Thursday, September 19, 2013

Dollars & Sense - Federal Court Says No to Sports Betting in New Jersey

Is there really anything in America as hypocritical as sports betting?

"Well, you can do it in Nevada, Delaware, Oregon, and Montana, but everywhere, yea, sorry about that," they say.

New Jersey is the latest state to feel the hypocritical wrath of America's stance on sports betting.  On Tuesday, the U.S. Circuit Court of Appeals voted 2-1 against legalized sports betting in the state. Governor Chris Christie has made the legalization of sports betting in the state a priority, citing increased revenue.

According to an article on, casinos in the state of New Jersey brought in $1.77 billion. In 2008, the effective New Jersey casino tax rate was 9.5-percent, thus giving the state a large chunk of change when it comes to taxes.

After losing the judgement, New Jersey can appeal further to either a different U.S. Court of Appeals circuit or to the U.S. Supreme Court. New Jersey is trying to amend the 1992 Professional and Amateur Sports Protection Act that bans sports betting in all but four states.

Opponents to legalized sports betting often cite famous examples of game/match fixing and point shaving scandals as a reason to keep the practice illegal.  Perhaps the most famous example of fixing is the 1919 Black Sox Scandal where eight members of the Chicago White Sox purposely threw games so that the Cincinnati Reds would win the MLB World Series and the gamblers would cash in on big bets.  Pete Rose has been famously banned from the MLB and the Hall of Fame for their roles in gambling with the game of baseball.

Match fixing has been a prominent topic in tennis, recently. Star players like Nikolay Davydenko have been caught up in major betting scandals.  According to a recent ESPN Outside the Lines report, Bobby Riggs allegedly threw the "Battle of the Sexes" in 1973 against Billie Jean King.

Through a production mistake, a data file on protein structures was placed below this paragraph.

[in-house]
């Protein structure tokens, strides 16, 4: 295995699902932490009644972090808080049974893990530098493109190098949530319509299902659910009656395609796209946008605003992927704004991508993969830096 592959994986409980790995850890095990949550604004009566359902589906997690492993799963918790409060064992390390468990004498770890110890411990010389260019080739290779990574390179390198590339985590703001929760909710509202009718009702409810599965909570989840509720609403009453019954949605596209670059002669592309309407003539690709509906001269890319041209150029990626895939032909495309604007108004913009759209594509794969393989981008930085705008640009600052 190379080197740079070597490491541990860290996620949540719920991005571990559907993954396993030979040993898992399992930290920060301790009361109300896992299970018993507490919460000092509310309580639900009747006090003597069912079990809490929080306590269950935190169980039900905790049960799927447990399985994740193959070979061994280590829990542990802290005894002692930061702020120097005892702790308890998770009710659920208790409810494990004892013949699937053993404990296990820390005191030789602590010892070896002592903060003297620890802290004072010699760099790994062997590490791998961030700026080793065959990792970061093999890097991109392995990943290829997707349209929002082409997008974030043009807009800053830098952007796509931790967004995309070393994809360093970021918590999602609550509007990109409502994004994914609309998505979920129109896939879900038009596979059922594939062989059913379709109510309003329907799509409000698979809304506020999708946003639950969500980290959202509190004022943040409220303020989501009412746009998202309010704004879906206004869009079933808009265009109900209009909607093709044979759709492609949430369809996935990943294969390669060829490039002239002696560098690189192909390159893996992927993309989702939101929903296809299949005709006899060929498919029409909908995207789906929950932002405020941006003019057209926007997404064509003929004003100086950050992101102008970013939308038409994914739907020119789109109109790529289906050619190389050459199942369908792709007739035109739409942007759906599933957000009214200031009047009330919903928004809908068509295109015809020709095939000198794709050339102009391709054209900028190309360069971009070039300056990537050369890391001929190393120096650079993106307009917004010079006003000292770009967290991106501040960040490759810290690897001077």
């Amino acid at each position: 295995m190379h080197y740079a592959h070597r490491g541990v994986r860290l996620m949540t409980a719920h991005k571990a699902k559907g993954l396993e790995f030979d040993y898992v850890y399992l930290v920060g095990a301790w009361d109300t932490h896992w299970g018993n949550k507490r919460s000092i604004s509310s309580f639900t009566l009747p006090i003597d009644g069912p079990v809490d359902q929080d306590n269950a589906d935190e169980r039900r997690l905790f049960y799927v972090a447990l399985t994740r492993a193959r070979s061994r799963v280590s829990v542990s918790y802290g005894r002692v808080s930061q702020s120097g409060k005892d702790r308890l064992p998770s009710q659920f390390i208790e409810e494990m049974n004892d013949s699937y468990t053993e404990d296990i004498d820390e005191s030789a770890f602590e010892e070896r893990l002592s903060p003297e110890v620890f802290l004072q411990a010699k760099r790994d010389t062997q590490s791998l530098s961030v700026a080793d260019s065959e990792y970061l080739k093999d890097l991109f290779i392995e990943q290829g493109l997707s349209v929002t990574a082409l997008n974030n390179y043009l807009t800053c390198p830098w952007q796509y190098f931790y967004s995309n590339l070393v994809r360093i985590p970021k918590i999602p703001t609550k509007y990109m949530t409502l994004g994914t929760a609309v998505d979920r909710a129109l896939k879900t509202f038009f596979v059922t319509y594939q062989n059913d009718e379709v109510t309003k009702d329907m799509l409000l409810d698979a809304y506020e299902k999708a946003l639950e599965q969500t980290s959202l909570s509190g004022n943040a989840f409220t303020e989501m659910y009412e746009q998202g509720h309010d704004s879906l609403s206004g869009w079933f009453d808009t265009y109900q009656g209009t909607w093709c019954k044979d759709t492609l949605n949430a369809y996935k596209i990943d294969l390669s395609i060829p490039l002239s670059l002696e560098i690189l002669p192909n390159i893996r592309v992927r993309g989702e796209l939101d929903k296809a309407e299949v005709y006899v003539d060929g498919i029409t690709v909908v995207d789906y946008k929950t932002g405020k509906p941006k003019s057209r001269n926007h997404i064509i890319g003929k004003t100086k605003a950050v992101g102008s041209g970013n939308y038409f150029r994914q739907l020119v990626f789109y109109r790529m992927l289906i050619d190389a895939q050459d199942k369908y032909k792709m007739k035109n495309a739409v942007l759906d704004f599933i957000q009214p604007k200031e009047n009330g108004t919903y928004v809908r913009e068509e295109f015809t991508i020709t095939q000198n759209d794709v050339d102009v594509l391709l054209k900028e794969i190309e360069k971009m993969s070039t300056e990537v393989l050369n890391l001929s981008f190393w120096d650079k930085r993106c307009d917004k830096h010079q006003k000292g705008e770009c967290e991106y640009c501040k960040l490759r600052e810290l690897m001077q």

Those in favor of legalized sports betting often cite the increased economic benefit to the increasingly cash-strapped state governments and that legalizing the action will allow the states to benefit from the illegal black market that exists.  Job creation can also be cited, though on a lower level relative to other gambling outlets like, say, casinos.

Delaware legalized sports betting in 2009 to the heavy opposition of the four major sports leagues and the NCAA. Since then, though, it does not seem that the sports world nor the state of Delaware has been torn apart by any scandals relating to the legalization.  The simple fact is, what can be done in any newly legalized state can already be done in any previously legalized state.  Perhaps the most logical opponent to that fact would be that the sports books can be more easily monitored and policed if they are kept in only select few states.

Either way, no matter which side of the sports betting argument you are on, the hypocritical law continues on. No worries, though, did you see the MGM Mirage has the San Francisco 49ers favored by 10 over the Indianapolis Colts this week?  The Colts just got Trent Richardson from the Browns!  I'll see you in Las Vegas.

Follow Kevin Rossi on Twitter @kevin_rossi.

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